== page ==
Imagine being able to access your child's grades, add money to a school lunch account or get directions to an away high school basketball game with a touch of your smartphone.
Those capabilities are available or on the horizon in a handful of local school districts where cell phone apps are being created.
The North Hills School District launched an app in January and so far it has been downloaded by 1,425 users. Recently, the Carlynton and Duquesne City school districts have created apps, which are still in the process of being constructed. Mt. Lebanon will launch one next month, and in Quaker Valley, district officials are brainstorming about what functions they'd like to offer the community in an app.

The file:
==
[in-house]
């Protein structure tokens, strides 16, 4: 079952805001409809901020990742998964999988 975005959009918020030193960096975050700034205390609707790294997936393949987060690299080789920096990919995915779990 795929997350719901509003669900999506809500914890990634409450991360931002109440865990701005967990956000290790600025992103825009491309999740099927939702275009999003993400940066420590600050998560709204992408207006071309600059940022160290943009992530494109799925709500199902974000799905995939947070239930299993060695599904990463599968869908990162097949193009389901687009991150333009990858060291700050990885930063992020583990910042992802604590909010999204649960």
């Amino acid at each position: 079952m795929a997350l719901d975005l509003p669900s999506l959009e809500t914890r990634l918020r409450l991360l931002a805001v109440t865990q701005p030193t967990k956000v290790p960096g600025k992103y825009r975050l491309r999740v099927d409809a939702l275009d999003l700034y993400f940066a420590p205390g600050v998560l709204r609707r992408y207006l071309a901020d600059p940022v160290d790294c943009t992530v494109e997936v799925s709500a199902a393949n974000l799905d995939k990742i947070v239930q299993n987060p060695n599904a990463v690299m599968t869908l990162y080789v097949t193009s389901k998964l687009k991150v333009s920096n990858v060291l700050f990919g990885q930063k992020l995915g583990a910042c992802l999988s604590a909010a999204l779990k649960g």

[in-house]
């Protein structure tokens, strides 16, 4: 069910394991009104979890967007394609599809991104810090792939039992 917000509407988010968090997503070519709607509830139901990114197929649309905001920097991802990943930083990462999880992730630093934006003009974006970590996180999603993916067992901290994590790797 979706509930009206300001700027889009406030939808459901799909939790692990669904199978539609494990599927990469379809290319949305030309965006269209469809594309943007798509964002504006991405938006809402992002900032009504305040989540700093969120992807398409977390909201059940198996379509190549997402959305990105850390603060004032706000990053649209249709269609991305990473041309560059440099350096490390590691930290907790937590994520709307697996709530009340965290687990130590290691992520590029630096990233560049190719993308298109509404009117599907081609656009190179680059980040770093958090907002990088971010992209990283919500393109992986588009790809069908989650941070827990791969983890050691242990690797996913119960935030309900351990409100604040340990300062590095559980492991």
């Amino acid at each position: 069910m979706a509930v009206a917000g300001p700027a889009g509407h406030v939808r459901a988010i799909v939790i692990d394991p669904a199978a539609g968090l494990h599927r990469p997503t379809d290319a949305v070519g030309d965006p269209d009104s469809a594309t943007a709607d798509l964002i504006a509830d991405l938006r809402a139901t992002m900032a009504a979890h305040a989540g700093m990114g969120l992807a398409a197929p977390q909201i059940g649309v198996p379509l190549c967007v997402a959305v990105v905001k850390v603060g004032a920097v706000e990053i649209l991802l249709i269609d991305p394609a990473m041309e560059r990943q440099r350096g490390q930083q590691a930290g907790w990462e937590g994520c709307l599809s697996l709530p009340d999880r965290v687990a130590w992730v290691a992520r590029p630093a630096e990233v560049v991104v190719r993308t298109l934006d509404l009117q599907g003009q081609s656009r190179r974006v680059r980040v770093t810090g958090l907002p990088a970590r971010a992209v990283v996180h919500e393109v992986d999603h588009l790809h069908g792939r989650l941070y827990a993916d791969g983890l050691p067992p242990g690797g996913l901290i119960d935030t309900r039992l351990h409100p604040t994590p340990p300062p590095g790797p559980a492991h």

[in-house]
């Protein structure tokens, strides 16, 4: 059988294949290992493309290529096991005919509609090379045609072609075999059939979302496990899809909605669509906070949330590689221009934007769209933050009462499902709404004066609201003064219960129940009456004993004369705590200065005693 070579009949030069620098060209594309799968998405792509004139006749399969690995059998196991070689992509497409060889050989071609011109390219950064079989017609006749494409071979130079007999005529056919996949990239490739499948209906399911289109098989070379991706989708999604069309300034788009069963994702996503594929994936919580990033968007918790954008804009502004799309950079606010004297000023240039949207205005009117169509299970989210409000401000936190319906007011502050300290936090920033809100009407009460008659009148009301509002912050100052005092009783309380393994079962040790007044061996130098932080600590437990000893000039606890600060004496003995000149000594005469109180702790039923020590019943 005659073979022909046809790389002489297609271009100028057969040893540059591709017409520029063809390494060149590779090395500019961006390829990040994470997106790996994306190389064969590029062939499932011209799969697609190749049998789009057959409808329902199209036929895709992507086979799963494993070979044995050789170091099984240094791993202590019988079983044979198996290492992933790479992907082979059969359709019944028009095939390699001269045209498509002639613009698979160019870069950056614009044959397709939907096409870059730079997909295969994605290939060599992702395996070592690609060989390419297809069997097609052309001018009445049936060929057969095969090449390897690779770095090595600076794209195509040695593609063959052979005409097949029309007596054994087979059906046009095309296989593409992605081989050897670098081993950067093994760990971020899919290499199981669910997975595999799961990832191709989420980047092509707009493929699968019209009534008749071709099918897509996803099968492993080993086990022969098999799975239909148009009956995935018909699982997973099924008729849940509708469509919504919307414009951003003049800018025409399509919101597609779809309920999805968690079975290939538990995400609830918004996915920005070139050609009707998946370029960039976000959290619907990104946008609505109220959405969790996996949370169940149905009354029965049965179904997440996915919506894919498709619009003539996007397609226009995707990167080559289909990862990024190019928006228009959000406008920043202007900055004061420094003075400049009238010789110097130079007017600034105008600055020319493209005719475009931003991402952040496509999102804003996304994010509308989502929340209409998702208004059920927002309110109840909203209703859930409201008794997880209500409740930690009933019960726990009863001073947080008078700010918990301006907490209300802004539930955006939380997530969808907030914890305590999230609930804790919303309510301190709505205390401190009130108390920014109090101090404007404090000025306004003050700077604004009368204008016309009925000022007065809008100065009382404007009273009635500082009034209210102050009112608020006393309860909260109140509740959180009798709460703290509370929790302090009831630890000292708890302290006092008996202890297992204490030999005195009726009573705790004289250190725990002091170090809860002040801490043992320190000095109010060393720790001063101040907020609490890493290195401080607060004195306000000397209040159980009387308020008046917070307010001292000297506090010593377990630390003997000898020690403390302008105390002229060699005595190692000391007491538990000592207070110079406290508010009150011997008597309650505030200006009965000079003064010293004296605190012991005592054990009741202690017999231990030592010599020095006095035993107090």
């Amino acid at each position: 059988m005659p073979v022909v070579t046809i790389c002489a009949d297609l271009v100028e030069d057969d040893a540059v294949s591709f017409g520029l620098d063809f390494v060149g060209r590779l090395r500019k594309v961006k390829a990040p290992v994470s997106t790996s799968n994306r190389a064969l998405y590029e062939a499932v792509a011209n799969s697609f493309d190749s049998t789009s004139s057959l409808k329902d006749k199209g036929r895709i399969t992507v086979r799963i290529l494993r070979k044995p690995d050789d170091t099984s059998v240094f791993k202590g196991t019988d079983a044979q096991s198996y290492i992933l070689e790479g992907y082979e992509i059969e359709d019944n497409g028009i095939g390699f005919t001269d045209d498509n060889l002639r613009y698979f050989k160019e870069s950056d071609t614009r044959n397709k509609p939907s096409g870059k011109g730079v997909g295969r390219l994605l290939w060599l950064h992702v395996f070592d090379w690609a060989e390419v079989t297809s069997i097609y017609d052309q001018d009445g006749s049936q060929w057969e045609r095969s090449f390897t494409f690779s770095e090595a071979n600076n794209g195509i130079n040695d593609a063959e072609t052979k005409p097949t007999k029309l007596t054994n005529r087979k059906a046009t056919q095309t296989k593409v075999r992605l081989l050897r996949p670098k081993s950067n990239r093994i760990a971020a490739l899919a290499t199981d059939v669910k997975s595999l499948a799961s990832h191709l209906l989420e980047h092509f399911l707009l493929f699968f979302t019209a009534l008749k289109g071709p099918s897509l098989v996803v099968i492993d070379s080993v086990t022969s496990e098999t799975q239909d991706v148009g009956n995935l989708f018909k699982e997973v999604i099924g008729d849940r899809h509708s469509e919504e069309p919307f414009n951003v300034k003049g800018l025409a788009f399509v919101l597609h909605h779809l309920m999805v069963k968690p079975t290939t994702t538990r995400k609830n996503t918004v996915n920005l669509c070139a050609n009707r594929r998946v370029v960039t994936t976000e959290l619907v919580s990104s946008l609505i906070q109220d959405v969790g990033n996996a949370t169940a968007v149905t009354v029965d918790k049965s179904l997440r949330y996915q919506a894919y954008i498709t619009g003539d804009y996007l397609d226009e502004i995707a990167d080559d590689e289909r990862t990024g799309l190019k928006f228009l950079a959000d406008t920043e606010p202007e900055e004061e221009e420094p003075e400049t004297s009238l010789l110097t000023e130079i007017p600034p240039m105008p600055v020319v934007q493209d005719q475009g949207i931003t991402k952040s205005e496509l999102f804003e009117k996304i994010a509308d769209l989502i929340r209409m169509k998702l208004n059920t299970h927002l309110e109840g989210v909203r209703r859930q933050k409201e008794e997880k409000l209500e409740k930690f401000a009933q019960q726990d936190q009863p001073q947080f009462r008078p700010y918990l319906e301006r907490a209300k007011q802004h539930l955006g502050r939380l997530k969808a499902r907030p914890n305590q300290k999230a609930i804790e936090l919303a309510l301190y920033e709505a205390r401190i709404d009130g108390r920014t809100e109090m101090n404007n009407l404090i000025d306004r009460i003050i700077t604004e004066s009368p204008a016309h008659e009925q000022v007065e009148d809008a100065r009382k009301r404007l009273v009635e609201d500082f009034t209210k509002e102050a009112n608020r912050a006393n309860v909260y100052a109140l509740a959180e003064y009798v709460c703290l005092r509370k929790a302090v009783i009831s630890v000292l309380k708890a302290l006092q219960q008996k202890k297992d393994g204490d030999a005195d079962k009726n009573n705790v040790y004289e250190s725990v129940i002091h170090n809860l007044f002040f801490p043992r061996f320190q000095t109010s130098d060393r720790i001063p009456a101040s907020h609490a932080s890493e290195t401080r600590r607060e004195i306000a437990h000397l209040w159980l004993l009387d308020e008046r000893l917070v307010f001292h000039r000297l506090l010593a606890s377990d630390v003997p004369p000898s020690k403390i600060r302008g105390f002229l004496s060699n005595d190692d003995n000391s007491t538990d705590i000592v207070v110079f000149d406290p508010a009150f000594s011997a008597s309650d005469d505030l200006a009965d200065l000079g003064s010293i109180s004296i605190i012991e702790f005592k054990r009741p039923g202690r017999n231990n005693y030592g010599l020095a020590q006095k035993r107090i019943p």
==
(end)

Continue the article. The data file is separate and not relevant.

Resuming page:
The school district apps, a term short for application, can be used on smartphones, which are phones with Internet connections, and are available for iPhones, iPads and Android devices.
North Hills administrators heard about the idea of a smartphone app about a year ago and decided it fit with the district's goal of using technology. In addition, school officials believed making information accessible on a smartphone was the way to reach the largest audience.
"There are some people who might not have Internet in their homes, but it's really hard to find someone who doesn't have a smartphone. Statistics show lots of people access the Internet only from a phone or tablet," said Amanda Hartle, North Hills communications coordinator.
Duquesne administrators also saw the value in providing information on a cell phone since so many families in the district use them as their main connection to the Internet, said Stan Whiteman, assistant to the superintendent.